Handing Back Other People’s Pain

I walk in the front door. I’m listening as I close and lock the door behind me. My ritual begins: first checking the coat closet, then moving on to the bedrooms behind the doors, under the beds, and behind the shower curtains. I sweep the whole house, making sure not to miss any space where someone could be waiting for me.

It’s been almost 20 years since I stopped performing this ritual and I thought it was no longer a part of me. I’ve just moved back to my hometown, and now I see that I never let it go. I just left it behind—and here it sat, waiting for me, like a stalker that just won’t let go.

Growing up, I was the kind of kid that always had the one best friend. Actually, I was lucky enough to have two—one at school and one in my neighborhood. After school, I spent all of my free time with my neighborhood friend. She was two years older than me, but we were inseparable. From five years old, we hung out together and played games, made up dances, told each other our secrets.

I shared with her, during junior high, that someone was prank calling me. They would call many times a day and breathe heavily into the phone or just not say a word. The calls became more frequent, and then I started to notice that things around my room were missing. One day, I came home from school and it was obvious someone had been rummaging through my drawers. A few days later, I came home to a room with my clothes strewn about—and even more disturbing, someone had taken scissors to my underwear and cut holes throughout. With both parents at work, I ran to my friend’s house. It became my safe place to go if no one was at home after school.

The phone calls kept coming, things continued to go missing, and it was obvious someone was continually coming into our house. We changed the locks, and in a 1980s mindset, figured I was now safe. We quickly learned that wasn’t the case. We had another break-in, and this time, the person let us know we had pissed them off. They emptied our kitchen cupboards of our food, throwing it to the floor. Broken glass and food were tossed all over the kitchen. A ripe strawberry was used to write the word Sucker on the door.

My family and I tried to figure out who could be doing this to me. We called the police, and they questioned if I had any enemies. Had I made anyone mad at school? Could there be a boy that I made angry by not returning attention? Did I do anything to bring this on? They placed a tap on our phone to trace the call for when the heavy breather called back. And this is how we caught her.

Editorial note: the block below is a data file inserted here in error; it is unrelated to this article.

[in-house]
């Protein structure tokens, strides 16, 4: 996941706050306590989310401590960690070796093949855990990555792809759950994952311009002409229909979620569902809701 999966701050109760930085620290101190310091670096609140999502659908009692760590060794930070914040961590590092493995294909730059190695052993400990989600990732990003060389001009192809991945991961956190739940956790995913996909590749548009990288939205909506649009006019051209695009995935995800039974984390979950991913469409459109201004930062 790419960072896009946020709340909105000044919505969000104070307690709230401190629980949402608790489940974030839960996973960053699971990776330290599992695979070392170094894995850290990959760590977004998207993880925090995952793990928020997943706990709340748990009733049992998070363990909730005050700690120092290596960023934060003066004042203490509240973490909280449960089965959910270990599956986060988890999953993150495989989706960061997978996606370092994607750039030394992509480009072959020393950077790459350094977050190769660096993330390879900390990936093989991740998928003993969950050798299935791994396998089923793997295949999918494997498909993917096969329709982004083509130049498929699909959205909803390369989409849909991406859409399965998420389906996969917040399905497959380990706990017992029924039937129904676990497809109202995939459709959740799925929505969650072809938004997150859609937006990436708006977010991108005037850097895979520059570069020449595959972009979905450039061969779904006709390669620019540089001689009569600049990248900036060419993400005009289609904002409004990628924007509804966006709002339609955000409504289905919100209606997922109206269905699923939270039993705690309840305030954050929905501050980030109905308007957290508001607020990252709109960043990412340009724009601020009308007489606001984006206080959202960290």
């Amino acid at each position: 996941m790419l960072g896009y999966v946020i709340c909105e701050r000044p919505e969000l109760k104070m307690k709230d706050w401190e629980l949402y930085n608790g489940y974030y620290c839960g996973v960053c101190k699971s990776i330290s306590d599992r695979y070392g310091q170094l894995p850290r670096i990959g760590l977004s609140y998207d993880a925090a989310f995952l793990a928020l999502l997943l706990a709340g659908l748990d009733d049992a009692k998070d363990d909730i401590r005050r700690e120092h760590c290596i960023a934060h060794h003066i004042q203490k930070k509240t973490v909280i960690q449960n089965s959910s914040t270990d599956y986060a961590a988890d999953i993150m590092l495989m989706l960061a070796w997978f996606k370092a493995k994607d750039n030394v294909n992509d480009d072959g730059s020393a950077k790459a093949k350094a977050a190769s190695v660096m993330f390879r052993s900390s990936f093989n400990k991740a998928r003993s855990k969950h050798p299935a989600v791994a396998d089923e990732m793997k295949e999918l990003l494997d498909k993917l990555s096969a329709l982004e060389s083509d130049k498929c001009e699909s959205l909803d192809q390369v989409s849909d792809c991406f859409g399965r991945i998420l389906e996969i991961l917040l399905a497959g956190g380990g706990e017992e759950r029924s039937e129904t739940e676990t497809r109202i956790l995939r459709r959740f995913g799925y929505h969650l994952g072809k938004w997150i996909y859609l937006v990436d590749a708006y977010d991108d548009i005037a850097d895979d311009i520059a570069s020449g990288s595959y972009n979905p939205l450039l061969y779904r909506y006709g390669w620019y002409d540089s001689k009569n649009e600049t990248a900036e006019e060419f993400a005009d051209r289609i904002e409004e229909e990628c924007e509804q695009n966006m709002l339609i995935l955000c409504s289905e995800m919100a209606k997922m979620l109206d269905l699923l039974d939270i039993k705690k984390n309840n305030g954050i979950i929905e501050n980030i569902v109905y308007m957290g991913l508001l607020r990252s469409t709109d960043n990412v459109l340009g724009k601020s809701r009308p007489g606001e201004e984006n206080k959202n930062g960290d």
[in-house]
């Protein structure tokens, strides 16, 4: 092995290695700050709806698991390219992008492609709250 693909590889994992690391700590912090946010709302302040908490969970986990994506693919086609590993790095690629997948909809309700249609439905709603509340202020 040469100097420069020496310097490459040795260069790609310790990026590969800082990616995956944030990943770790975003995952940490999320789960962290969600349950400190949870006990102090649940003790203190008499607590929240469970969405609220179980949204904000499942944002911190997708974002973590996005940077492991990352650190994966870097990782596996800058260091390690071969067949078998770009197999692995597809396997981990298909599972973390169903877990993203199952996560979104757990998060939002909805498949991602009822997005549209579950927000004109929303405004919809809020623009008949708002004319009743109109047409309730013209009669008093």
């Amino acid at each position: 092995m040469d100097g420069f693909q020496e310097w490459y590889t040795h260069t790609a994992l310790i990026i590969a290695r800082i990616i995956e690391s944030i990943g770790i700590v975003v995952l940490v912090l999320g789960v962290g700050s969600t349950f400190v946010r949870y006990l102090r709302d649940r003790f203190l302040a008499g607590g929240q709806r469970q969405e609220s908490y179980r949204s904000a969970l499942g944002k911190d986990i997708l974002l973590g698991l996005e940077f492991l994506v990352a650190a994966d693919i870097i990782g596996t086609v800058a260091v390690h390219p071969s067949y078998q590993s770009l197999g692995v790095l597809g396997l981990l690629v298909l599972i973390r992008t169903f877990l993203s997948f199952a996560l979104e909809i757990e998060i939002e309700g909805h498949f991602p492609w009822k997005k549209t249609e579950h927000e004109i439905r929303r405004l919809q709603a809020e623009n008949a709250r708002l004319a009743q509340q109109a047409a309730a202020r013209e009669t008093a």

The detectives came to my door to let us know that the trace was successful and they knew the identity of my stalker. The calls were coming from my neighborhood. They were coming from the home I ran to as my safe space. They were coming from my best friend’s house.

The thing is, I already knew this. See, I had figured it out two weeks earlier. During one of the phone calls, I recognized her breathing and knew in that moment that it was her. I was so ashamed that I immediately hung up the phone, breaking the trace. In my seventh-grade mind, I was scared to tell my family that it was my friend. I was so rejected. None of it made sense. What was it about me that she hated so much? What did I do?

I now understand that it wasn’t what I did, or didn’t do. Or what kind of a friend I was. It was about her and her demons. I was just the outlet for her own pain. But by pouring her pain on me, she took away my innocence. To this day, I’m slow to make friendships because I know a friend can turn evil.

My next step in healing is to forgive her. I need to accept that she was also a young girl and obviously troubled and lost. How do I do that? I know in my heart that she did these things because of her own pain. But how does a best friend do this to their friend? Their pain is greater than the friendship, I suppose. But in order for me to move on, I can’t put my energy into thinking about her pain. Her pain is for her to carry, not me.

I think about the little girl I was, grieving the sadness of a friendship lost and all of the craziness that went along with it. I want to hug that girl and let her know that it sucks that she was the dumping ground for another person’s pain, and that’s all it was. It wasn’t my fault or my deficiencies that allowed this to happen to that little girl.

I’m tired of checking closets. Tonight I’m done, I tell myself.

Fran Frizelle

About the Author | Fran Frizelle

Fran Frizelle is a mother of two grown children, and a meditator who believes the universe will lift you up if you surrender and let it. She is married to her husband of 25 years. Together, they are always looking for their next journey. Fran is a realtor in the greater Seattle area and splits her time between WA and Sacramento, CA.

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